To celebrate the inauguration of Kim Schatzel as Towson University’s 14th leader, we are looking back at the past leaders of the school. These essays are from a book we helped craft, Towson University: The First 150 Years.
At the end of a quarter of a century, the longest term of any principal or president in the University’s first 150 years, the State Board of Education elected to bring in a new leader for MSNS. Enrollment had grown steadily and the school had achieved a solid reputation for educating capable teachers for Maryland’s schools. The job of the next prinicpal, Elijah Barrett Prettyman, would be to continue that progress.
Although he took a firm grip on the role of principal, his background did not predict that he would fit the position created by Newell. Born in 1830 in Williamsport, Pennsylvania, Prettyman graduated from Dickenson College in 1848 and later received a Doctor of Laws degree from the same institution. His first job was to head a school in West River, MD. He then moved to a similar position in Brookville, MD in 1852. At that point he left the field of education. He was elected Clerk of the Circuit Court of Montgomery County, Prettyman moved to become Chief Clerk of the Maryland House of Representatives and then to become Deputy Naval Officer of the Port of Baltimore. It was from that last position that he became the successor to Newell.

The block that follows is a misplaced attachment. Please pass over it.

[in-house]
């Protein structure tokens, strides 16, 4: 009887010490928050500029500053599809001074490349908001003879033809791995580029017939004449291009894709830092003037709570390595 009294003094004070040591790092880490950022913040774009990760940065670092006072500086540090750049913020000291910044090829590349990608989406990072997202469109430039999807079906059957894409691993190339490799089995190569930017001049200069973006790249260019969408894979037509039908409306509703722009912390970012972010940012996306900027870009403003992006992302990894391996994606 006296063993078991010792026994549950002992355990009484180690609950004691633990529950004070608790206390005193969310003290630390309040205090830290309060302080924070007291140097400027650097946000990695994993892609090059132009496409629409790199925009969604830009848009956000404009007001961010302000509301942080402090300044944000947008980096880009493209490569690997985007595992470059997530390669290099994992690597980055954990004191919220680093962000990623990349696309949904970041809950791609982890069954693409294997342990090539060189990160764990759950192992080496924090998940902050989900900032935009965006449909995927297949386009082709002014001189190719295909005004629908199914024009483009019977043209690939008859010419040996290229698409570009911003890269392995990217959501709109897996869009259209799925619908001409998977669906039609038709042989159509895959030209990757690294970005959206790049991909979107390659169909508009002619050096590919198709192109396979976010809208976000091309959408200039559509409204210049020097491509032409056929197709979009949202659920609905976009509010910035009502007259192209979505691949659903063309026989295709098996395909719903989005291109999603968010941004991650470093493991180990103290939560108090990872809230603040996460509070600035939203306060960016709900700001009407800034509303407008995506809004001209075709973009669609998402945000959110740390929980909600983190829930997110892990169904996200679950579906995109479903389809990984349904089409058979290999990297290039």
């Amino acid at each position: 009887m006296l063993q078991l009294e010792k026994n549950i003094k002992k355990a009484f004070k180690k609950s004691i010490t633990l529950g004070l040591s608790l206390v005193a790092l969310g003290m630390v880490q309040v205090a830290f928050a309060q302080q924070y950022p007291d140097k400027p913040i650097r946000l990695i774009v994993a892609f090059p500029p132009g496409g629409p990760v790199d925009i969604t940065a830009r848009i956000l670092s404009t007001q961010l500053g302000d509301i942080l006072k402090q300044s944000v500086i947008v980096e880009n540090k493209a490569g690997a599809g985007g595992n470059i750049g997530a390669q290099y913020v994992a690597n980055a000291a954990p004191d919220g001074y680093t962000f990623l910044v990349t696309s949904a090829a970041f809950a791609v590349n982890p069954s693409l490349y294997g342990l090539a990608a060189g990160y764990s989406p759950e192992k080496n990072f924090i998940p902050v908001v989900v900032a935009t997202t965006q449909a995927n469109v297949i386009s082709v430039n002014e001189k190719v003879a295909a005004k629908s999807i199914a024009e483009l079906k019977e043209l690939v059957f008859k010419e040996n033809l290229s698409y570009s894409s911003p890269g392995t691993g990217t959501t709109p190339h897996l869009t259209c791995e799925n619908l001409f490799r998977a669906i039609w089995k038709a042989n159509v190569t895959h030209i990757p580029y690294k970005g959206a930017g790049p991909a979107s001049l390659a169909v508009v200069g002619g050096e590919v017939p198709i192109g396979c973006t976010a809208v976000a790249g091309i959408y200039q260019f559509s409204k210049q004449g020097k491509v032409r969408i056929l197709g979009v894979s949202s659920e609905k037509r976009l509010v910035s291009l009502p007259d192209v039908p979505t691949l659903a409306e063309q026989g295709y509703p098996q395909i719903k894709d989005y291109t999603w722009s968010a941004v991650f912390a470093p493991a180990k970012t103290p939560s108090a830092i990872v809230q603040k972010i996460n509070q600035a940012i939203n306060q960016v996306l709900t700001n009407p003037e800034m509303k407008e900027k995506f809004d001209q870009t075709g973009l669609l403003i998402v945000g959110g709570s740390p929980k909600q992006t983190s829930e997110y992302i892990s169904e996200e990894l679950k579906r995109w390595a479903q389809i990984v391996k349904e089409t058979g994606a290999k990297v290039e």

Prettyman was unusual in his selection because his experience was outside education, which the Maryland State Board of Education saw as a boon rather than a hindrance. For years, Newell’s influence over education in the entire state of Maryland had been a concern, so an outsider was considered desirable. Nevertheless, Prettyman presided over a fifteen-year period of steady growth. He increased the number of courses offered beyond those in education to include more English, History, Geography, Physics, Chemistry, and Mathematics. Prettyman insisted that the principal’s office be separated from the position of State Superintendent of Education to give him more time to focus on the needs of the school. While his term as principal was not without controversy — some felt the school had become stagnant and ultimately his term ended with concern’s about the school’s budget — Prettyman put his own mark on Towson’s history.